Written By Logan Gilbert And Presented By Chuck Leaver
After spending a couple of days with the Ziften team at the 2018 RSA Conference, my innovation viewpoint was: more of the very same, the typical suspects and the typical buzzwords. Buzz words like – “AI”, “machine learning”, “predictive” were wonderfully worn-out. Lots of attention paid to avoidance, everyone’s favorite attack vector – e-mail, and everyone’s preferred vulnerability – ransomware.
The one surprise to me was seeing a smattering of NetFlow analysis companies – great deals of smaller businesses attempting to make their mark using a very abundant, however tough to deal with, data set. Extremely cool stuff! Discover the small cubicles and you’ll find lots of innovation. Now, to be fair to the larger suppliers I know there are some genuinely cool innovations therein, but RSA hardly lends itself to seeing through the buzzwords to real value.
The Buzz at RSA
I might have a biased view because Ziften has actually been partnering with Microsoft for the last 6+ months, however Microsoft seemed to play a much more prominent leadership role at RSA this year. Initially, on Monday, Microsoft revealed it’s all new Intelligent Security Association combining their security partnerships “to concentrate on defending customers in a world of increased risks”, and more importantly – reinforcing that defense through the sharing of security intelligence throughout this ecosystem of partners. Ziften is naturally proud to be a founding member in the Intelligent Security Association.
In addition, on Tuesday, Microsoft announced a ground breaking partnership with many in the cybersecurity market called the “Cybersecurity Tech Accord.” This accord requires a “digital Geneva Convention” that sets norms of habits for cyberspace just as the Geneva Conventions set guidelines for the conduct of war in the physical world.
People who Attended the RSA
A true interesting point to me though was the makeup of the exhibition attendees. As I was also an exhibitor at RSA, I kept in mind that of my visitors, I saw more “suits” and less t-shirts.
Ok, perhaps not suits as such, but more security Managers, Directors, VPs, CISOs, and security leaders than I remember seeing in the past. I was encouraged to see exactly what I believe are business decision makers taking a look at security companies in the flesh, as opposed to doling that job to their security group. From this audience I frequently heard the same overtones:
– This is overwhelming.
– I can’t discriminate between one technology and another.
What I saw less of were “technology trolls”. What, you might ask, are technology trolls? Well, as a vendor and security engineer, these are the people (constantly guys) that show up five minutes before the close of the day and drag you into a technical due diligence exercise for an hour, or a minimum of till the happy hour celebrations begin. Their objective – definitely nothing useful to anyone – and here I’m assuming that the troll in fact works for a company, so absolutely nothing useful for the company that in fact paid countless dollars for their attendance. The only thing gained is the troll’s self affirmation that they are able to “beat down the vendor” with their technical expertise. I’m being extreme, but I’ve experienced the trolls from both sides, both as a seller, and as a buyer – and back at the home office nobody is basing buying decisions based on troll suggestions. I can just assume that businesses send tech trolls to RSA and comparable expos due to the fact that they don’t desire them in their office.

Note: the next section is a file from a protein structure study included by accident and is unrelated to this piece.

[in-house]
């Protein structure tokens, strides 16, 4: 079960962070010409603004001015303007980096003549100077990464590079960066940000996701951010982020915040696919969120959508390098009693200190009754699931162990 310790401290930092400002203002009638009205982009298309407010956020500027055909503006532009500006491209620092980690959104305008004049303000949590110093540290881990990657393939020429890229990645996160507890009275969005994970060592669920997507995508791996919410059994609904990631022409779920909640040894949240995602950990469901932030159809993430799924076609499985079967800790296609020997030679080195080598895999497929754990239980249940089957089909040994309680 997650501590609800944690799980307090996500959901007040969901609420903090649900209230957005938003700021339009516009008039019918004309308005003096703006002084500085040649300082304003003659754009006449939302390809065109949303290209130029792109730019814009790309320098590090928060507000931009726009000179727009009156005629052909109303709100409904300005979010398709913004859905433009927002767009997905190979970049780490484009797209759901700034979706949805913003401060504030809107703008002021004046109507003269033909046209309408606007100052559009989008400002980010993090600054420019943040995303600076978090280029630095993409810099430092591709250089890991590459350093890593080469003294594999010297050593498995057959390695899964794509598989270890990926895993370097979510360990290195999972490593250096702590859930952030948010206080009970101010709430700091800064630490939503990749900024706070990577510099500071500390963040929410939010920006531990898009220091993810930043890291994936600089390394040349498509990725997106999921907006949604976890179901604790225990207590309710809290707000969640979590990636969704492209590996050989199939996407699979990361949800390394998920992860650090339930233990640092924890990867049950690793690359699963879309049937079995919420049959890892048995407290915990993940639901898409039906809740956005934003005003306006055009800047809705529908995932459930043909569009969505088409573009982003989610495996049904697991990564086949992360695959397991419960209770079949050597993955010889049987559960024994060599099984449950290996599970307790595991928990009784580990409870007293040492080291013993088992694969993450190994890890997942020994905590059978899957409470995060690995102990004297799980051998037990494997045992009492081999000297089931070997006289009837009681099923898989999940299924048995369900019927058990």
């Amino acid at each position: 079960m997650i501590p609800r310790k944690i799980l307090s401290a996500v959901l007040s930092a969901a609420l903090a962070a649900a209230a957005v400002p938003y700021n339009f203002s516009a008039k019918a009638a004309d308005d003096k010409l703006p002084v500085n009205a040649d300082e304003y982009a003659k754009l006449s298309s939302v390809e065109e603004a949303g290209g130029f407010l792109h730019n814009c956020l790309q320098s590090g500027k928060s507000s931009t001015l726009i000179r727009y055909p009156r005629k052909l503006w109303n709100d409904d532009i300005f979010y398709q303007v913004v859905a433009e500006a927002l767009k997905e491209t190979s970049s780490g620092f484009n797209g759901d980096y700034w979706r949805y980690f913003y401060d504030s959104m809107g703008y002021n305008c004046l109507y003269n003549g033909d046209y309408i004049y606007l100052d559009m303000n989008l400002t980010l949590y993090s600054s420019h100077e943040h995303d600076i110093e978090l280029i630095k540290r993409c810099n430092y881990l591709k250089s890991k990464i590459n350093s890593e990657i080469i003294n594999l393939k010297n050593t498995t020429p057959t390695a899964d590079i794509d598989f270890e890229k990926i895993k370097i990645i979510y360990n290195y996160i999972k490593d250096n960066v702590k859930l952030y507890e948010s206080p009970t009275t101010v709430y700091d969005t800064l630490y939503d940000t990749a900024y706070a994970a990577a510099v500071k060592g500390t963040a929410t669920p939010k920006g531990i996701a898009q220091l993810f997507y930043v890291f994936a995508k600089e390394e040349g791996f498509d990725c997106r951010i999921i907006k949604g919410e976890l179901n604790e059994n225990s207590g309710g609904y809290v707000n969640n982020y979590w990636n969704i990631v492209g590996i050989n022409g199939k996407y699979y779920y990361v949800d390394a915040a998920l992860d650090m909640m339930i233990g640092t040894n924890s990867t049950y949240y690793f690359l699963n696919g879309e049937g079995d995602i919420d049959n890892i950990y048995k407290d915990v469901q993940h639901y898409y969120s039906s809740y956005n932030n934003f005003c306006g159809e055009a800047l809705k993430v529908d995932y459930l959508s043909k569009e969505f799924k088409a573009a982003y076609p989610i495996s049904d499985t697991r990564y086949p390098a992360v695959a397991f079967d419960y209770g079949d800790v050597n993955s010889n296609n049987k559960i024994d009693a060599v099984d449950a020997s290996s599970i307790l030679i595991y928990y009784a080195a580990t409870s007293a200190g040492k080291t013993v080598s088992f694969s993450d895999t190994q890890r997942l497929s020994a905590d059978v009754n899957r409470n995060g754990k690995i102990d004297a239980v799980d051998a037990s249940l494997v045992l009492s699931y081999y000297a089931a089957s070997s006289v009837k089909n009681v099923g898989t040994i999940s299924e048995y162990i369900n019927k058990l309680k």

Holistic Security Conversations
Which brings me back to the kind of individuals I did see a lot of at RSA: security savvy (not simply tech savvy) security leaders, who understand the corporate argument and decisions behind security technologies. Not only are they influencers but in a lot of cases business owners of security for their respective organizations. Now, apart from the previously mentioned concerns, these security leaders appeared less concentrated on a technology or particular usage case, however rather a focus on a desire for “holistic” security. As we understand, excellent security requires a collection of technologies, policy and practice. Security smart consumers would like to know how our technology fitted into their holistic solution, which is a refreshing change of dialog. As such, the types of concerns I would hear:
– How does your innovation partner with other products I already use?
– More importantly: Does your company actually buy into that collaboration?
That last concern is critical, basically asking if our collaborations are just fodder for a site, or, if we really have an acknowledgment with our partner that the whole is greater than the parts.
The latter is what security experts are searching for and require.
Overall, RSA 2018 was terrific from my perspective. After you get past the lingo, much of the buzz focussed on things that matter to consumers, our market, and us as people – things like security partner communities that add worth, more holistic security through genuine partnership and significant integrations, and face to face discussions with company security leaders, not innovation trolls.